5 innocent lives lost because nobody was there to deliver love and hope when they needed it the most. 5 innocent lives lost because nobody would join them, and remind them that they were not alone in questioning the big things.
tonight we will all be reminded that we all question those things. we will be reminded that if we had tried to fight for them, and meet them halfway in their questions, we could have saved them. but we will also be reminded that love is louder, and stronger, and bigger than hate. and friendship is one of the worlds greatest gifts.
but we all need reasons to believe in that.
Tyler Clementi, Seth Walsh, Asher Brown, and Billy Lucas, did not have the chance to discover these reasons for themselves.
Something very scary just happened to me and I want everybody to read this. Let me put this into perspective: I'm about 5'3" and weight 129 pounds. Most of that weight is muscle, and fat in my butt. ;] I eat the right amount of food. Sometimes too much but I work out a lot. Lately not as much as usual. Anyway, I was lying in my bed this morning and all of a sudden I got this really sharp pain right by my heart. I felt like I was getting stabbed in the heart. It lasted for about 15 seconds. My thoughts were racing and I was trying to breathe heavy to get it to go away and I thought I was going to die. And this is the part where it applies to every single one of you. I've tried to take my life before, I've wanted to die so many times in my life, but when I felt like something was going to kill me without my control, all of those thoughts stopped. In my mind I was begging I would be okay. No matter how much you hate the world, no matter how much you hate yourself, there are answers that are better than death. Believe me. There are people that love you. I love you, for crying out loud. There are people who would be a wreck if you were gone. There is a reason we are all on this Earth, I promise you, even if you don't see it now. "And if you’re feeling alone, know that the world can be a lonely place but it would be lonelier without you in it." - Hayley Williams
WOW! I’m in tears reading this, tears of understanding and identification, because…I’ve been there.
Below are a series of messages exchanged via Facebook yesterday, 10/23/10, between myself and an old friend back in Texas:
Hi there. Jim, I am worried about you. I know I have no right to say this to you, since we only have a short history. I worry about how bitter and angry and vitriolic life has made you. You are such a lovely person and I can feel how disappointed and hurt something or someone has made you. I want you to be joyful and productive in this world. How can I help? or encourage you? I am risking our thin connection to say this, I realize. I also can see that I fit into this “group” that you seem annoyed with and hate, so maybe I should leave your FB friends, as friends do not hate each other. I hope to hear back from you in a respectful way, if not I will understand the choice.
Very truly and with respect and love, M
~ Jim ‘Bullied’ Swimm
Well, I’m not sure what to say, M. If you feel that I’m spewing “hate” toward anyone, then I, first, would ask that you go back and read my posts, as I assume you’re basing this assessment of me on what you read here on Facebook. Even with the group of people that I find myself railing against (that would be: homophobic bigots who use religious zealotry to justify their denial of my equal rights), I always try to explore the other perspective, and I’ve never been closed to discussion or further exploration, as long as someone can have a rational discussion and not take every question as some sort of attack on their faith that needs defending against.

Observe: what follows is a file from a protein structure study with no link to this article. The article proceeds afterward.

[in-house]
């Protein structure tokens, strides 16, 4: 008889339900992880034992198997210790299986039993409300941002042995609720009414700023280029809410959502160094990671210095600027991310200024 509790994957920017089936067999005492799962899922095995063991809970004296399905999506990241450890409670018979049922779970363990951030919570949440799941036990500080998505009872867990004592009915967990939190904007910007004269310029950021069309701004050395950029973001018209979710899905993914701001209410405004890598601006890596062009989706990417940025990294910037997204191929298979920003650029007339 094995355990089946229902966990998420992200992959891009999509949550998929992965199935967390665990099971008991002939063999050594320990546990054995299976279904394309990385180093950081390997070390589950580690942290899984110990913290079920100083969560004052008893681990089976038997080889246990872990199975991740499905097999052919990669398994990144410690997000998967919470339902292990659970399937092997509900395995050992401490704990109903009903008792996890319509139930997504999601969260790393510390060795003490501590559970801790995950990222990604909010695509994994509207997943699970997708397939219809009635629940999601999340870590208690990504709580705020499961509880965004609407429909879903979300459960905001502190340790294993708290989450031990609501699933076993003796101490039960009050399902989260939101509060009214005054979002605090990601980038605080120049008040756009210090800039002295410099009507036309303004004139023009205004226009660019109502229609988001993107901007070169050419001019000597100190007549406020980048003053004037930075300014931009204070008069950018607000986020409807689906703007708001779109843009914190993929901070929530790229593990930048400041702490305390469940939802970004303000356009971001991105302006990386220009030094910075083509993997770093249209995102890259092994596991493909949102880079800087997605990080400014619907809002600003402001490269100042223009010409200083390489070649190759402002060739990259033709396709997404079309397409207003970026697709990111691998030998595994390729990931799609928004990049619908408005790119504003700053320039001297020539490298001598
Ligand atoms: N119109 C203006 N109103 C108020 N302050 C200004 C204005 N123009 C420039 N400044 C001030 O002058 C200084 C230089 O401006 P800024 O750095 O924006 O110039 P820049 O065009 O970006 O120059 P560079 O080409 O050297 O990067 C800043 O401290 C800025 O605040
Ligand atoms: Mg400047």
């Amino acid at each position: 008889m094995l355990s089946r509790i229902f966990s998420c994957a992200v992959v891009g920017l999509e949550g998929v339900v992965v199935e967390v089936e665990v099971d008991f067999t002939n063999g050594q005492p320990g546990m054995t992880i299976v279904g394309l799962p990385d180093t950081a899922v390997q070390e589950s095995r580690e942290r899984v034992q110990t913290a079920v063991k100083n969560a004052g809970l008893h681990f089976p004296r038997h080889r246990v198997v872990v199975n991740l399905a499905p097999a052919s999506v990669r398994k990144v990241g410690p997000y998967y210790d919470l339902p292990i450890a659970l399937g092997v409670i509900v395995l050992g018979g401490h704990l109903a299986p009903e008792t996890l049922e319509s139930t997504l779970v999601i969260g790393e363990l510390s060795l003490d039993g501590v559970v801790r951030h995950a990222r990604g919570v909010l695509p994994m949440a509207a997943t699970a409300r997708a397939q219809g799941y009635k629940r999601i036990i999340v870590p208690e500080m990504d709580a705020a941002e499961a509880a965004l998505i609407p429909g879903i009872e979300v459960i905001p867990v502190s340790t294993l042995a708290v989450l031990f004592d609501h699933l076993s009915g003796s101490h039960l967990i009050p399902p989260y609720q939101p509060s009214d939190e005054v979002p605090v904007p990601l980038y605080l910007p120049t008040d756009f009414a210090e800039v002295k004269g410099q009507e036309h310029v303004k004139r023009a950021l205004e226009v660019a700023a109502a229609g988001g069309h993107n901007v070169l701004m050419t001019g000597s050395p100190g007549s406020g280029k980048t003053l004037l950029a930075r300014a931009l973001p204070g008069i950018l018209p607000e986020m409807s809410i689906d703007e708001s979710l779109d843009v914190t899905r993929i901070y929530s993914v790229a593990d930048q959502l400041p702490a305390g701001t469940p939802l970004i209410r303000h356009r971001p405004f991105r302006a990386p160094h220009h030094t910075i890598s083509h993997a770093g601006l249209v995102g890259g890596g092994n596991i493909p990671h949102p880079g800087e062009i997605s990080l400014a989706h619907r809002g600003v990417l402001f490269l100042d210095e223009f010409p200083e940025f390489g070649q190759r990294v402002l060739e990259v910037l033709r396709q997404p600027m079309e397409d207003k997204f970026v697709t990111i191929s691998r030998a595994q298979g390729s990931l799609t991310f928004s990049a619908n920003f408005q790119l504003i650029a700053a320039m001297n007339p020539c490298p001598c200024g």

So…I’m afraid that if THAT’S the group to which you belong? Then — Yes, we should not be “friends” any longer.
Now, as you say, our friendship is not terribly far-reaching in our lives’ history, but I certainly have never considered you close-minded, nor homophobic. To say I would be surprised that you are either would be a huge understatement.
As for myself, it’s actually my lack of bitterness that helps me contend with the hatred and injustice that life seems to continually challenge me with most strongly. I refuse to give in to the idea that people are not inherently good. Some just need a little help finding the true humanity inside them to see the error of their thinking. Sometimes, I get a bit harsh. Sometimes I come across as motivated by anger, but please know that it’s almost never vitriol that fuels my intensity. Mostly it’s hurt & bewilderment as to how some people can be so cruel without even realizing they’re being so. I find that many people just don’t consider the further ramifications involved in saying things like, “I don’t support gay marriage”, or “I don’t have a problem with Gays, but I don’t want one in the army.”
As I’ve stated — strongly — throughout many posts/messages/tweets/interviews, it bothers me that extremists (or fundamentalists) seem to be the loudest group of Christians that are heard through the media and in our society, in general. Now, many Christians have explained to me that they feel it’s not for them to “cast the first stone” and to “turn the other cheek” to these people who continue this movement of extreme prejudice against people like me; that is, the LGBT community. The way it’s explained to me, some people are not worthy of fighting because they don’t represent the majority of Christians.